As for jME3.1 release date … Its such a good secret that even I don’t know what it is!

@Momoko_Fan said: We don't really have nightly releases working for either stable or 3.1 so those changes are only available in the source code. Our build server was taken down due to security holes and we don't really have a replacement yet. The new site is supposed to have some build capability but at this point things are still in motion and nobody knows anything ... The easiest thing would be to just apply them against the 3.0 stable source code and recompile.

As for jME3.1 release date … Its such a good secret that even I don’t know what it is!


Thanks Momoko_Fan,
I really appreciate your clear and honest explanations (and I also appreciate JME a lot :slight_smile: ).
Would you be so kind to show me the edits you have done on git master about the 2 AWT Panels fixes? I’ll do the edits in the 3.0 code and try to recompile it as you suggested!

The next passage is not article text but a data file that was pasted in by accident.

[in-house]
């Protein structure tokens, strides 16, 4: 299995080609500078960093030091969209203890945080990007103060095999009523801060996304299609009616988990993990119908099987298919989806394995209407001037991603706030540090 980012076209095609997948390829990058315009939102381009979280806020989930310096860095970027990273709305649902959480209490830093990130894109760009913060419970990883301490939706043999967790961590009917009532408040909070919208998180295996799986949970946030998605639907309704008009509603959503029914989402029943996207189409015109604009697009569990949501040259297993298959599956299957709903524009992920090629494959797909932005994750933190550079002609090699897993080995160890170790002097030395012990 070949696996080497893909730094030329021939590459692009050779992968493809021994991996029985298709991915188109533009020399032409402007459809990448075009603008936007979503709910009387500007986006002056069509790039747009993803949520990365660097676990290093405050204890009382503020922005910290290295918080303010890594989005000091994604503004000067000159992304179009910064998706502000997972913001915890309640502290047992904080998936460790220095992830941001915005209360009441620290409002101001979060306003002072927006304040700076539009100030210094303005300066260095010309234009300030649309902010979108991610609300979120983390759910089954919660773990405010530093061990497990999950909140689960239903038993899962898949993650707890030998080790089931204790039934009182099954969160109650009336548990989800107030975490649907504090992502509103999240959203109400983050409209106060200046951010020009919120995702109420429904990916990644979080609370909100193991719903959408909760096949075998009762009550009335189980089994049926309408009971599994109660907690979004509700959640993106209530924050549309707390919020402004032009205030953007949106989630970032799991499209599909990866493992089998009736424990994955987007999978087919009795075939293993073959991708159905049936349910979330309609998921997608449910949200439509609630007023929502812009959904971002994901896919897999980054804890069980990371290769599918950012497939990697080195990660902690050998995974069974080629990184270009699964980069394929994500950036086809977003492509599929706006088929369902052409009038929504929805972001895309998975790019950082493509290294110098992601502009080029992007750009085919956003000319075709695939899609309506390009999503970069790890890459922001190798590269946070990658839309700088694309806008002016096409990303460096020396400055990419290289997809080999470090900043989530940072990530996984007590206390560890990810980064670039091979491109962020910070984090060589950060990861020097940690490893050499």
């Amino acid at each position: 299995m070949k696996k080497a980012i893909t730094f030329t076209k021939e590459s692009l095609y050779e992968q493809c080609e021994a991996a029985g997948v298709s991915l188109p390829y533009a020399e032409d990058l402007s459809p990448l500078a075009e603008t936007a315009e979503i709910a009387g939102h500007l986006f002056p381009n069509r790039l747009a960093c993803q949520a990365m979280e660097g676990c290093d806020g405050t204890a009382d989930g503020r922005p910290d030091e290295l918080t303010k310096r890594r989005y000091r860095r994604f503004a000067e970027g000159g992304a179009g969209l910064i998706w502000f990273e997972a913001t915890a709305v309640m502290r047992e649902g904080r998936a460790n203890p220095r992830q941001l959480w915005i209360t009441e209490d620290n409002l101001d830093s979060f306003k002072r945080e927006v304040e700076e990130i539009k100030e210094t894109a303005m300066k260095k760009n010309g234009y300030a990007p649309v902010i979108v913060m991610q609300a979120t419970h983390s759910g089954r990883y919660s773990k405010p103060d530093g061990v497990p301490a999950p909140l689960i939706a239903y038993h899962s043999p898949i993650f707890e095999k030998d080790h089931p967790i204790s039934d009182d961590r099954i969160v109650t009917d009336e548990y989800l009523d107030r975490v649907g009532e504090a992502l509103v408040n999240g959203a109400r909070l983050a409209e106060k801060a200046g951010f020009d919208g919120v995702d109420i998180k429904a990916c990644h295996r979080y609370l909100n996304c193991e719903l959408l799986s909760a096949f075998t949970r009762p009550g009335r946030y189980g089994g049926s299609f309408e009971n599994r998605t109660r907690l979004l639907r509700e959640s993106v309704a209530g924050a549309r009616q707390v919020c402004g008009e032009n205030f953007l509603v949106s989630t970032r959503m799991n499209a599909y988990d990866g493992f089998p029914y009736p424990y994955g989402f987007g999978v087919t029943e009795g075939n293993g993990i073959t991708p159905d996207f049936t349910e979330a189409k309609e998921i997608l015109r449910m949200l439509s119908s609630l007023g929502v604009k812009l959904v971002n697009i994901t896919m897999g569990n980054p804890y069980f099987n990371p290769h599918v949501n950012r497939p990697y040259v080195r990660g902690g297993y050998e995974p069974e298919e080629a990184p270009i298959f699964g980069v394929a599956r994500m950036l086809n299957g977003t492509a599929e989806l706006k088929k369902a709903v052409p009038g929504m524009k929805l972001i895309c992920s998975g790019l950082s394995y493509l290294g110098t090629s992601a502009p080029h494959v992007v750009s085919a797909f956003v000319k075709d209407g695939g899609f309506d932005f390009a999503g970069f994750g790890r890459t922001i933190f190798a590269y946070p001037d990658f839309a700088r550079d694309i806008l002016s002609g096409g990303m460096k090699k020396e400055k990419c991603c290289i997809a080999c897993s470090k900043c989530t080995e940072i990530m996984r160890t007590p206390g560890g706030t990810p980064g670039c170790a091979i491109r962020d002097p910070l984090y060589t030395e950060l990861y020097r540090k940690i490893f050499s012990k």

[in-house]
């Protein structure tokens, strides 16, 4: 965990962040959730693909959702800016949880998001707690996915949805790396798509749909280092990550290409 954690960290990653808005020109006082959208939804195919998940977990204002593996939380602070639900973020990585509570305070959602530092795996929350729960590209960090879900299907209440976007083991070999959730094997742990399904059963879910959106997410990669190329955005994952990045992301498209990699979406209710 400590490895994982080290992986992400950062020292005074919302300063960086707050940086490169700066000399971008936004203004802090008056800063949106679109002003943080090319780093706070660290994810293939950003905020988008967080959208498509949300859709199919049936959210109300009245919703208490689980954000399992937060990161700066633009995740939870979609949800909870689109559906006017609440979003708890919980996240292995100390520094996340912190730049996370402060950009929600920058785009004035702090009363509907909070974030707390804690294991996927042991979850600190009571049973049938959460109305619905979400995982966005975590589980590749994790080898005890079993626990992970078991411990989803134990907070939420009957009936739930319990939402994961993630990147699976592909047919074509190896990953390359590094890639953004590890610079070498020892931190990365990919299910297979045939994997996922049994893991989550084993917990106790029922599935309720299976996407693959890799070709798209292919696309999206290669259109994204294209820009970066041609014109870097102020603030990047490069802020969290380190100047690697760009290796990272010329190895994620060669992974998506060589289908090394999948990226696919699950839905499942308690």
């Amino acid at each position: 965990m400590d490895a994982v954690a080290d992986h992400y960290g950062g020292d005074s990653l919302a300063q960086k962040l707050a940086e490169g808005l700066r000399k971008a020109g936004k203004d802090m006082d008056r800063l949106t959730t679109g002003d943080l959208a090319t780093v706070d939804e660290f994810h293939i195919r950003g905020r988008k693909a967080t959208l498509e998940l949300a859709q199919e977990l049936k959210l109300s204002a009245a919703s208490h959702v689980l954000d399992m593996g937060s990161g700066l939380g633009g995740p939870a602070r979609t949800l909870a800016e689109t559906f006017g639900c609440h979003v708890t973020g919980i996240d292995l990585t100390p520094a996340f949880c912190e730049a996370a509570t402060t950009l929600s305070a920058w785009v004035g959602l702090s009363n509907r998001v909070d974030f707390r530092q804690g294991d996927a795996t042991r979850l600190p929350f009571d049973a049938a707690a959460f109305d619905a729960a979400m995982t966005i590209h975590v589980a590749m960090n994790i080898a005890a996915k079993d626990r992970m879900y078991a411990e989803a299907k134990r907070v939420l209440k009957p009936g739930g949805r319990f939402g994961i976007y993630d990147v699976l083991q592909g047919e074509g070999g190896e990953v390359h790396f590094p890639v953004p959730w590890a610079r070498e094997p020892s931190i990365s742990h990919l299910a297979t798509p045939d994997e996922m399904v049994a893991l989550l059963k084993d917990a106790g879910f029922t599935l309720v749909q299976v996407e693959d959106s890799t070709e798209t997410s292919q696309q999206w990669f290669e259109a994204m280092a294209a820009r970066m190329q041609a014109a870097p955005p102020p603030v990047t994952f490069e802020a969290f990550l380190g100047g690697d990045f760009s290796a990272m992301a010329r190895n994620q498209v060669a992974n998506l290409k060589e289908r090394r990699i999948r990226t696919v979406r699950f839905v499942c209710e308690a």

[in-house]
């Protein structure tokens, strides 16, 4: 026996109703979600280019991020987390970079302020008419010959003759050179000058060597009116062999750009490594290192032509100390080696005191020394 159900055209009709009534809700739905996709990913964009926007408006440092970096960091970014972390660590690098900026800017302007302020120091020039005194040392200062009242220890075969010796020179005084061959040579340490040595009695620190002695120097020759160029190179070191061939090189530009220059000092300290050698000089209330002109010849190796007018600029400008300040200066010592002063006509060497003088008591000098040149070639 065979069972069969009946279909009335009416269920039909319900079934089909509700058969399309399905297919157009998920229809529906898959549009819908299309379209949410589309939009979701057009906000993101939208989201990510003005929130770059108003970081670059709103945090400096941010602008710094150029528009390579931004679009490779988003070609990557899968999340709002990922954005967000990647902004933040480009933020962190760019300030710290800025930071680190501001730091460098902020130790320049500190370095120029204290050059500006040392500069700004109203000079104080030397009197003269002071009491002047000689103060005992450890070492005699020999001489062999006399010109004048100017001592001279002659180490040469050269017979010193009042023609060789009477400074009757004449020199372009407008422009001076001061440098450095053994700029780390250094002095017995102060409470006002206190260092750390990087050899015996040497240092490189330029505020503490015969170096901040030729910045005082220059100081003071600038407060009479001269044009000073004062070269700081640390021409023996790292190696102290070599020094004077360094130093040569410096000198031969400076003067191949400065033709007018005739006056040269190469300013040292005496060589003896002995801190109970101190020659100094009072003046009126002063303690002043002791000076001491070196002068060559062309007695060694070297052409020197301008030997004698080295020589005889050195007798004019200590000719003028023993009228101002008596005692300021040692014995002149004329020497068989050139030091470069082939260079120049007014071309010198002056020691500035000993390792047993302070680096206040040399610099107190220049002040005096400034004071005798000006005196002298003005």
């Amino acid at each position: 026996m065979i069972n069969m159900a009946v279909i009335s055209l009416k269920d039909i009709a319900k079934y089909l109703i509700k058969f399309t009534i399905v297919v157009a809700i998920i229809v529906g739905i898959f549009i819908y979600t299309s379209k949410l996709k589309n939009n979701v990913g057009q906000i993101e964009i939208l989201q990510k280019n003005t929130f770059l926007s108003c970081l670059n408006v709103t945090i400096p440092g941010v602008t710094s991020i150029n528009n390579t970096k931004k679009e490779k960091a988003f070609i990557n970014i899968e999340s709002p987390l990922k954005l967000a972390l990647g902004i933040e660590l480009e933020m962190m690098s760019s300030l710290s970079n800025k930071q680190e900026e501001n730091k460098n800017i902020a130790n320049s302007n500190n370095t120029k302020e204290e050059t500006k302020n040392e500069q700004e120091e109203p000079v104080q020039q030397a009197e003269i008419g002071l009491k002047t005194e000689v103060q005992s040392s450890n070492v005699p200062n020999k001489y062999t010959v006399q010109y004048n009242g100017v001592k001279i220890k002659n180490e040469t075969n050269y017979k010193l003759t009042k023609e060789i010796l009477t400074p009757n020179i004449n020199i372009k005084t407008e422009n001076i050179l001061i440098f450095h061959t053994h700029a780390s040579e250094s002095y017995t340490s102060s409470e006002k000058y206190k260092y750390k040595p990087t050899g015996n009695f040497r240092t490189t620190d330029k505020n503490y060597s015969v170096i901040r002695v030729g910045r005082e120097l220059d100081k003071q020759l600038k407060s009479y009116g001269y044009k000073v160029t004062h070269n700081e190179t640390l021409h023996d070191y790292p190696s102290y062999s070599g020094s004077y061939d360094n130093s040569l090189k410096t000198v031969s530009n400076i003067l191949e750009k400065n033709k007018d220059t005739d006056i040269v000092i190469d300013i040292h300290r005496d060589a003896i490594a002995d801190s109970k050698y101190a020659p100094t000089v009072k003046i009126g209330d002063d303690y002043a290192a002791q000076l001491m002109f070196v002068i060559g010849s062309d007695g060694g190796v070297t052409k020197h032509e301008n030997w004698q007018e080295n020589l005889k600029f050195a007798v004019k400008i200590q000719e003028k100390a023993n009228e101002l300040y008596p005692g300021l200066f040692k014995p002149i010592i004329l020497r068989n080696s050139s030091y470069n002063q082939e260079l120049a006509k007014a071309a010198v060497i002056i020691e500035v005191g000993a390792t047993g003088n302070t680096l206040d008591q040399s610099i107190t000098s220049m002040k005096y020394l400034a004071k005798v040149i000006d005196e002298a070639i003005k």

Have both the fixes been made in the AWTPanel class? Or did you edit other classes in the JME code? Just knowing which classes would be enough for me :slight_smile:

There are changes to AwtPanel and AwtPanelsContext classes:
https://github.com/jMonkeyEngine/jmonkeyengine/commit/595183fb64479b87804068eab506065471e1ed50.diff

And also AwtMouseInput:
https://github.com/jMonkeyEngine/jmonkeyengine/commit/ec6befeeaa077a95cb018bd2c7a746cd6ccf3cbb.diff

Note that you won’t be able to apply them to the root folder of the 3.0 source tree since the build system and all paths changed, you will need to apply to the files directly.